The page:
Will the Ma-Xi Meeting Backfire for Taiwan's KMT?

 
 

The data is in: less than a week after the meeting between Taiwanese President Ma Ying-jeou and Chinese President Xi Jinping, a plurality of Taiwanese believe Ma does not reflect their views and that he failed to defend Taiwan’s sovereignty and dignity.

Any objective observer would agree last week’s summit was a historic event. However, the lack of progressive or meaningful joint agreements between the two, combined with merely the reiteration of preexisting policies, reveal the domestic interests that drove Ma and Xi to hold the meeting and the desperation that forced Ma to conduct it as he did. Unfortunately for all parties involved, the Taiwanese response to the meeting has thus far not only failed to validate Ma’s political gamble, but also underlined the political weakness of his bargaining position.

With Taiwanese presidential elections approaching in January, Kuomintang (KMT) President Ma used his meeting with Xi Jinping as a way of making his mark. Besides attempting to leave a legacy in the final months of his presidency, Ma used the summit as an attempt to drum up much needed KMT support. Last year’s midterm elections were hugely victorious for the Democratic Progressive Party (DPP), a result that was viewed as a “vote of no confidence” for Ma’s presidency. Moreover, the KMT was lagging 20% behind DPP candidate Tsai Ing-wen in the presidential race prior to the summit. This is interpreted by many as a reflection of dissatisfaction with the Taiwanese economy as well as increasing support among the Taiwanese people to maintain their (separate) sense of national identity. In a recent poll by the Taiwan Braintrust, nearly 90 percent of the population in Taiwan reported identifying themselves as “Taiwanese” rather than “Chinese.” This does not bode well for the China-friendly KMT.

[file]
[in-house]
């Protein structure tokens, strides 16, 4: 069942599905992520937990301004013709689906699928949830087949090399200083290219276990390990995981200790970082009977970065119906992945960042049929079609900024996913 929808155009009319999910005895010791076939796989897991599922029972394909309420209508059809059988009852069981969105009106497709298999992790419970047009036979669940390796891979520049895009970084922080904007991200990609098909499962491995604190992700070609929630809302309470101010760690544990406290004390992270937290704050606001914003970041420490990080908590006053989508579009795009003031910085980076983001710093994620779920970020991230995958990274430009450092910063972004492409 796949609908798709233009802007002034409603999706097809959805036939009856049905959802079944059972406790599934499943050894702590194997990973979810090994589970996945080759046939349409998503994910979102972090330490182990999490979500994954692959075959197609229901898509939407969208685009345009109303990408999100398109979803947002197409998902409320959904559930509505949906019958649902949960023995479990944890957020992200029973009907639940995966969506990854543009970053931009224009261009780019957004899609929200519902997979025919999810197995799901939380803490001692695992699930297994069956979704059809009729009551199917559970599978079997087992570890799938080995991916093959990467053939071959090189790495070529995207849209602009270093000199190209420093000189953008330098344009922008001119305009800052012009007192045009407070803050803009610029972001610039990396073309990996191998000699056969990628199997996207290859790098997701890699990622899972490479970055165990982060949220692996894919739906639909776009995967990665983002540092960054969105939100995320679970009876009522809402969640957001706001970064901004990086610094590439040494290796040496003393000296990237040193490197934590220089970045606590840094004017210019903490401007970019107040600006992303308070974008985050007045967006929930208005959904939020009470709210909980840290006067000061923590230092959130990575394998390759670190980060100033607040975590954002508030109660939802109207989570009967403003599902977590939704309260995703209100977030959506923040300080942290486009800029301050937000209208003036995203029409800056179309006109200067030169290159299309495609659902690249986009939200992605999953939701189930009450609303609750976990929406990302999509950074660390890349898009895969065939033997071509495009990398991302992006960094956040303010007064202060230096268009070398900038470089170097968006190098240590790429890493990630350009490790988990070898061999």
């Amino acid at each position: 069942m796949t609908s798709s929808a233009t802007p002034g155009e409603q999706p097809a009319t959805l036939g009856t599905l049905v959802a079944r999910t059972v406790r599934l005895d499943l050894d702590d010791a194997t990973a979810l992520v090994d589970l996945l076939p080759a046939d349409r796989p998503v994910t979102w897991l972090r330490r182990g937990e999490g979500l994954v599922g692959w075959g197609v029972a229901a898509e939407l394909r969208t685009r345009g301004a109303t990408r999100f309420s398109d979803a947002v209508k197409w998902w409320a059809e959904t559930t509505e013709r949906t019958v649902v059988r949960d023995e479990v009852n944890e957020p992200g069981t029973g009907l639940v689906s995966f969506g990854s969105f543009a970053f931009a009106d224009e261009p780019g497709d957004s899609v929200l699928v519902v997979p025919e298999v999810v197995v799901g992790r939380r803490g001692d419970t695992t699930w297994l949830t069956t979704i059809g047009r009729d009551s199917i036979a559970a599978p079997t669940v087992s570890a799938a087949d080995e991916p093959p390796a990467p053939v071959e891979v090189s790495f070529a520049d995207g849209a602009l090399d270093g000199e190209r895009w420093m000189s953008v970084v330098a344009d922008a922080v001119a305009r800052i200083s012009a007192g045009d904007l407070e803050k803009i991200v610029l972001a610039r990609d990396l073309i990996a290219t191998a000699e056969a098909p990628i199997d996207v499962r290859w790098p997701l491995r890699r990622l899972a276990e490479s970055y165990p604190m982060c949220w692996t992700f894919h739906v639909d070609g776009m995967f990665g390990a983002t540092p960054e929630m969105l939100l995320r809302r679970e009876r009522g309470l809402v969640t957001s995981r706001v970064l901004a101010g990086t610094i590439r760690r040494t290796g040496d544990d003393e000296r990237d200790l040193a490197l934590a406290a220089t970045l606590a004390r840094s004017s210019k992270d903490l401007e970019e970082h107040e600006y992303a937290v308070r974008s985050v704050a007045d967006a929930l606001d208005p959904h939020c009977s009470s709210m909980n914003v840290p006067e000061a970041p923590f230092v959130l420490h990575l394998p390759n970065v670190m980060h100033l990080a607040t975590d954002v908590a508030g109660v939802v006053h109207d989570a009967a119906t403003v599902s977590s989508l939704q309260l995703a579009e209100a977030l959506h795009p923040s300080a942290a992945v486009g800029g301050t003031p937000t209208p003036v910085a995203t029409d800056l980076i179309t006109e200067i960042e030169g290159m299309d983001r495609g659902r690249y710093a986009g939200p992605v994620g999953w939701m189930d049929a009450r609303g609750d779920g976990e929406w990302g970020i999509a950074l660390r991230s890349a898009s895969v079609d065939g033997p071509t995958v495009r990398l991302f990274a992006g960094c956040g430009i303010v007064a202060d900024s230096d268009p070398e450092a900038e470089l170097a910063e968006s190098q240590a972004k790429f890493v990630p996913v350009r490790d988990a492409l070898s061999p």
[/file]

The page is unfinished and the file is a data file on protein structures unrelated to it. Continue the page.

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By meeting with Xi, Ma attempted to show the Taiwanese people that the KMT is the party to elect for serious steps in Taiwanese foreign policy. Ma used the spotlight provided by the summit to underline the progress he conducted during his almost eight years as president. “Over the past seven-plus years, the two sides have concluded 23 agreements, and have created 40,000 student exchanges, 8 million annual cross-strait visits, and 170 billion USD in two-way trade,” he said.

For Xi Jinping, the meeting posed a chance to calm the Taiwan electorate’s anxiety about the KMT’s friendliness with China. Xi treated Ma with an unprecedented amount of dignity. Though the protocol did not nearly reach the level of respect one would expect from a summit between any other two national leaders (the two referred to each other as Mister rather than President), Ma and Xi behaved largely as equals, splitting the check and stowing both national flags. Xi even renewed his willingness to allow Taiwan to join the Asian Infrastructure Investment Bank, though under the “appropriate” title.